Speech-dispatcher is software installed on most Linux systems to provide TTS services (as used by things like Orca and other accessibility tools). It provides a unified interface to many TTS engines, such as espeak, but many others as well. It has nothing to do with Emacs - it is just the backend TTS service you would need (rather than implementing an espeak specific interface). There is a speech-dispatcher lib for emacs which provides the functions necessary for Emacs to send data to speech-dispather. The speechd.el module uses this to send text to the TTS.
The advantage of using speech-dispatcher for your TTS service is that it would provide support for many different TTS engines (quality and features differ greatly between TTS engines - as too does support for different languages). The other advantage is that it provides a unified interface for doing things like setting speech rate, volume, pitch, pausing/restarting etc. I *thiink* speech-dispatcher will also work on OSX, but probably not windows.
The speechd.el package will provide you with examples of how to take text that is in a buffer and send it to speech-dispatcher to have it read out. The library is small and well written (though suffering a little from 'bit rot', so can probably be improved upon - but the general idea is sound and will likely provide some clear examples. You will also see how you can enhance the speech by adding support for different voices - both speechd.el and Emacspeak use this technique - text is spoken in a different voice based on the font-lock properties of a word. So, you could, for example, have a eww buffer of a web page spoken such that headings are spoken in a different voice to paragraph text etc. This can make the spoken text easier to understand/follow for the listener. While speechd has this in a very basic way, Emacspeak has a far more sophisticated version.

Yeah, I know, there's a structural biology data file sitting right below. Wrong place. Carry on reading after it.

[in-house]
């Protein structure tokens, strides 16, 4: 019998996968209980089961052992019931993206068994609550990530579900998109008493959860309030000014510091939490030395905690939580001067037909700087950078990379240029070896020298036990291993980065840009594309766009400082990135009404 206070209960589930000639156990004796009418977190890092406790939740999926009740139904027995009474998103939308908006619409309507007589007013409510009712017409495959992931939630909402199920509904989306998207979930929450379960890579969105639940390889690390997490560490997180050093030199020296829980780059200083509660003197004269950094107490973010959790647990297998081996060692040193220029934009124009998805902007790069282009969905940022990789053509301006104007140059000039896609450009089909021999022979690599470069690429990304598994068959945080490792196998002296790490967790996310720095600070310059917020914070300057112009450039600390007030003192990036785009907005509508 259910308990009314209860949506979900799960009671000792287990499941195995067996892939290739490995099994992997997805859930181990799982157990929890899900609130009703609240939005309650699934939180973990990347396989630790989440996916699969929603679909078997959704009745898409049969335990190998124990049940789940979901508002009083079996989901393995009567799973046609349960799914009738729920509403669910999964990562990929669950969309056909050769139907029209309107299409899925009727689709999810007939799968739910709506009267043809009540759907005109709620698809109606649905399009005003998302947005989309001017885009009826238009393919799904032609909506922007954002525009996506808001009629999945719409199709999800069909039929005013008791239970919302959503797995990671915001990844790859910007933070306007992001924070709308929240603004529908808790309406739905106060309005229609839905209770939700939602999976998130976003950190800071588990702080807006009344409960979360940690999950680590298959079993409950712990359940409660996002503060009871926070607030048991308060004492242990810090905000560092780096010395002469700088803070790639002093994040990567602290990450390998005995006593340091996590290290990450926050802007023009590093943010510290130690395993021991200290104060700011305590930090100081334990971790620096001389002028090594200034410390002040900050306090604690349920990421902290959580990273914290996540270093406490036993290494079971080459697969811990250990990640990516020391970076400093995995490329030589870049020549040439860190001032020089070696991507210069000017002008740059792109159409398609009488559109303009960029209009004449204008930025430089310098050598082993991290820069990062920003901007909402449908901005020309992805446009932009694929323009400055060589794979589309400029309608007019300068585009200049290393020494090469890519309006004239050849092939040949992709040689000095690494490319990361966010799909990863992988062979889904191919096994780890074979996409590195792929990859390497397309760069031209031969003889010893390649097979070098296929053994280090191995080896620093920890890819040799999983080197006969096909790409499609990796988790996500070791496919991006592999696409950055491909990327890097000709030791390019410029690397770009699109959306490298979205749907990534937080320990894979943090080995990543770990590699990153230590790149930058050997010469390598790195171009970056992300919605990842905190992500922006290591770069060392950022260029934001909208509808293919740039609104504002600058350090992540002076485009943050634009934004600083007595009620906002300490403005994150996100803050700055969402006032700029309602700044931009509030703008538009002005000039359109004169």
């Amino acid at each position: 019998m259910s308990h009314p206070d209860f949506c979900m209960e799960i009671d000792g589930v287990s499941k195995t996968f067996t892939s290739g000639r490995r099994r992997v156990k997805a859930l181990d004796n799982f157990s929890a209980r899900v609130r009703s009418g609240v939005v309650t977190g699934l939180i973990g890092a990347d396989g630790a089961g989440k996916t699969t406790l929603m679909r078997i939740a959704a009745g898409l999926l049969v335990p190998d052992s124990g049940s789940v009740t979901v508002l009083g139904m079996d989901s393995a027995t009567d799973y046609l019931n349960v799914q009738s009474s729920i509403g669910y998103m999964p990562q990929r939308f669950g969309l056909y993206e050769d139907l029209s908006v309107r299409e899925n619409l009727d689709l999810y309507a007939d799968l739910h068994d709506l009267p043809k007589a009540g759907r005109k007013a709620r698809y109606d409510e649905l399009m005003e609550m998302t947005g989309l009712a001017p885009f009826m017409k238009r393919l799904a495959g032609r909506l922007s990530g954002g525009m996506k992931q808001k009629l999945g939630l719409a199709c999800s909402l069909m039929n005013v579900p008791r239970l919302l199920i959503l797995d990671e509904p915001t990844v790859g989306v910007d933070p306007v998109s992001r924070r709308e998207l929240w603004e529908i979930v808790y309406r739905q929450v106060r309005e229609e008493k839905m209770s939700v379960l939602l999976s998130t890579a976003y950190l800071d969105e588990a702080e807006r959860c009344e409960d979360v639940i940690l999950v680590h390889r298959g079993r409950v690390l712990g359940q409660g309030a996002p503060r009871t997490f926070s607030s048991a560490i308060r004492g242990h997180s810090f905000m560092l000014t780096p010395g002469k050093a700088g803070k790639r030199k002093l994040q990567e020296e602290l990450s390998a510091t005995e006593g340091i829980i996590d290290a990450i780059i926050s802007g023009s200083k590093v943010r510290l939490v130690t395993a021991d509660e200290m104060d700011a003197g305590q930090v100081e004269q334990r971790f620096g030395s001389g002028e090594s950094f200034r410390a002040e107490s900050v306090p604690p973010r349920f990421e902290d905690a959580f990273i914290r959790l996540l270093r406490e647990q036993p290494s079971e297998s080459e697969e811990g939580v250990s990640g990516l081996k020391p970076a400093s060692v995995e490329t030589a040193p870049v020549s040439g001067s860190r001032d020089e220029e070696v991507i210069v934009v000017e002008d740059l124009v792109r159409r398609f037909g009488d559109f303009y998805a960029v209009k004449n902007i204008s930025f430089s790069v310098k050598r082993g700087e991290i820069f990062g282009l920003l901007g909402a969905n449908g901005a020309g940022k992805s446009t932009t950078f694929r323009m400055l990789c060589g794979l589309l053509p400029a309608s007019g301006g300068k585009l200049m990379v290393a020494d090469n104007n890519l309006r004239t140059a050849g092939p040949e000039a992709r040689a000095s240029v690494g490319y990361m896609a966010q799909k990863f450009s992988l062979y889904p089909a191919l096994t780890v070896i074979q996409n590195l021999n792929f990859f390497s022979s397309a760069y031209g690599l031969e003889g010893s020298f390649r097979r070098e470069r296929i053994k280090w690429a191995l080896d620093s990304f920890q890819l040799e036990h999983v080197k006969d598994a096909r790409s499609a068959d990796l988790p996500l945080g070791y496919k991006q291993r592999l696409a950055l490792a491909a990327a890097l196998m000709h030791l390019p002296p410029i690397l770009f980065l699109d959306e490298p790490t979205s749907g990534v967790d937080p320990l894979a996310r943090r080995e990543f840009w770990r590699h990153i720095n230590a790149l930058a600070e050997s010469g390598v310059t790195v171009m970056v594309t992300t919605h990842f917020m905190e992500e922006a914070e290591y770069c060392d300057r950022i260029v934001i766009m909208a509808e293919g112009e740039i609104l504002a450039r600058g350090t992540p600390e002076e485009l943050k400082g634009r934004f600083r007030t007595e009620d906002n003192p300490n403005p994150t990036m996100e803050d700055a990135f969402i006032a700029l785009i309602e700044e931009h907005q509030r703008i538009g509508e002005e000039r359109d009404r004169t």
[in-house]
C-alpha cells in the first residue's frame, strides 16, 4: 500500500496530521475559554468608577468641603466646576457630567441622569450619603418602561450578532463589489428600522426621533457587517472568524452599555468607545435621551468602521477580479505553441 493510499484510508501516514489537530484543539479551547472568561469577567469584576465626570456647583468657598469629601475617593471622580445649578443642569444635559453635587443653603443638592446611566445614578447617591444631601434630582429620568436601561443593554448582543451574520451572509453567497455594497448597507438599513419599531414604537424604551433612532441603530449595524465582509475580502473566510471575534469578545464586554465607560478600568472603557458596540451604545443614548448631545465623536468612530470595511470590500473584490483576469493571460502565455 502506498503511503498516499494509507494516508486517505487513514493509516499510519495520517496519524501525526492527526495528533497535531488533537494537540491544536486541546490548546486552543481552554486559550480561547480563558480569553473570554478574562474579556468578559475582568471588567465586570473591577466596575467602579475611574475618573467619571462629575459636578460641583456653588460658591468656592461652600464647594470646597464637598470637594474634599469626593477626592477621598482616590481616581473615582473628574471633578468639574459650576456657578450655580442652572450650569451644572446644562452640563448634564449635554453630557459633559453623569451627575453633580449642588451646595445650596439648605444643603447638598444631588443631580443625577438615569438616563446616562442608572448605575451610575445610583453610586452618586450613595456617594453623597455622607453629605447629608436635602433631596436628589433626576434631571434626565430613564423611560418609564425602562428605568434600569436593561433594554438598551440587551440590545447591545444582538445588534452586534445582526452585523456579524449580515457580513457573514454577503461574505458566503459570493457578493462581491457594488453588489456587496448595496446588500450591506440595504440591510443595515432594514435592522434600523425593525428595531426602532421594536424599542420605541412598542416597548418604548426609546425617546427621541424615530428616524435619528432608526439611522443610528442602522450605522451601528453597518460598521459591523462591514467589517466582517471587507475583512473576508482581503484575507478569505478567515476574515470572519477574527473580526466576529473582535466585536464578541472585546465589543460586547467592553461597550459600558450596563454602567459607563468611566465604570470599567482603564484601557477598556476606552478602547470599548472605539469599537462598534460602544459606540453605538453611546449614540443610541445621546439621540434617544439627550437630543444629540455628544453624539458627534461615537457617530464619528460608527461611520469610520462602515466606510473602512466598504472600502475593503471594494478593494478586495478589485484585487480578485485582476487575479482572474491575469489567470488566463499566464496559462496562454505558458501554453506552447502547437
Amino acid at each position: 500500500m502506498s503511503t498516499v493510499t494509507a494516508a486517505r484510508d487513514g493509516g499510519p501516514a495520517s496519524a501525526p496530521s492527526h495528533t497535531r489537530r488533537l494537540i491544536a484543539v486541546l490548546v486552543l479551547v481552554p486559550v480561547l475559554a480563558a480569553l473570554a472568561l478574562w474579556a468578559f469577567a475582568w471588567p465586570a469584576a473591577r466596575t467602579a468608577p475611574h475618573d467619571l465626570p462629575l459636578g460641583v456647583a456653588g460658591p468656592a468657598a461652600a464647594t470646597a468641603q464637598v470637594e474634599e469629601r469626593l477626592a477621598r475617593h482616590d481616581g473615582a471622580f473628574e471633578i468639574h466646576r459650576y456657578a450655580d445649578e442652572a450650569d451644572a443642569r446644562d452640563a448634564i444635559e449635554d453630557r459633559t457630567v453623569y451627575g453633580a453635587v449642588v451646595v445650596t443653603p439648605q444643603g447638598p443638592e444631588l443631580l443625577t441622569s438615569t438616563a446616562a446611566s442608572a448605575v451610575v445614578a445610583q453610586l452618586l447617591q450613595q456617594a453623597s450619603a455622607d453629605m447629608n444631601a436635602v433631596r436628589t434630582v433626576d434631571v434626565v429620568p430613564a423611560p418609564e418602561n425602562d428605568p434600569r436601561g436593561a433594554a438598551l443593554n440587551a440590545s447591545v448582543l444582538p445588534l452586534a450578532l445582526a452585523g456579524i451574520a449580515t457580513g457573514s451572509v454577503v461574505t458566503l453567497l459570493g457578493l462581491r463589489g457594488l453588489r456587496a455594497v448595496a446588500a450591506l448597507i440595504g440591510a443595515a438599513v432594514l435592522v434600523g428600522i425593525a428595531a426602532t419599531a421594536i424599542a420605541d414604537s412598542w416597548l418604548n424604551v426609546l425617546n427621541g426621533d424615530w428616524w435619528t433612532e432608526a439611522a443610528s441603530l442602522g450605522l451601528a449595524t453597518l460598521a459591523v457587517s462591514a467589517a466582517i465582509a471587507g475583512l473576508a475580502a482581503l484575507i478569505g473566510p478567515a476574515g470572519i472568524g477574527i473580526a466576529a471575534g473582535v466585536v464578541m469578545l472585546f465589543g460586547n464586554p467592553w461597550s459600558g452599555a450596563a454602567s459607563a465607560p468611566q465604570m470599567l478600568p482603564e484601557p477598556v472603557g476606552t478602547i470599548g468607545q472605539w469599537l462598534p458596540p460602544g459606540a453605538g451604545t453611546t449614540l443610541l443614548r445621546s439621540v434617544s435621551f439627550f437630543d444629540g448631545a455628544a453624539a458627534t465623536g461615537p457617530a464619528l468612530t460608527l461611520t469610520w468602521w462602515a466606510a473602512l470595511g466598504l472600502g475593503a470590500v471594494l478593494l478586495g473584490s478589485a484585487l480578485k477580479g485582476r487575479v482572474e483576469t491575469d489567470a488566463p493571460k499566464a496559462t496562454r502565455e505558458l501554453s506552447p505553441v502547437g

speechd.el is not part of core emacs and therefore is not in the GNU ELPA repository. It is GPL'd. With something like the package you are suggesting, you are probably best off developing it as a separate project and once it becomes mature, see what interest there is in having it moved into becoming part of the Emacs project. I suspect this is unlikely as it isn't core Emacs functionality, but you never know. Of course, that doesn't mean it cannot be a GNU project.
BTW, you may want to choose a different name from greader - there have been packages in the past called greader, which were interfaces to the old Google Reader RSS interface.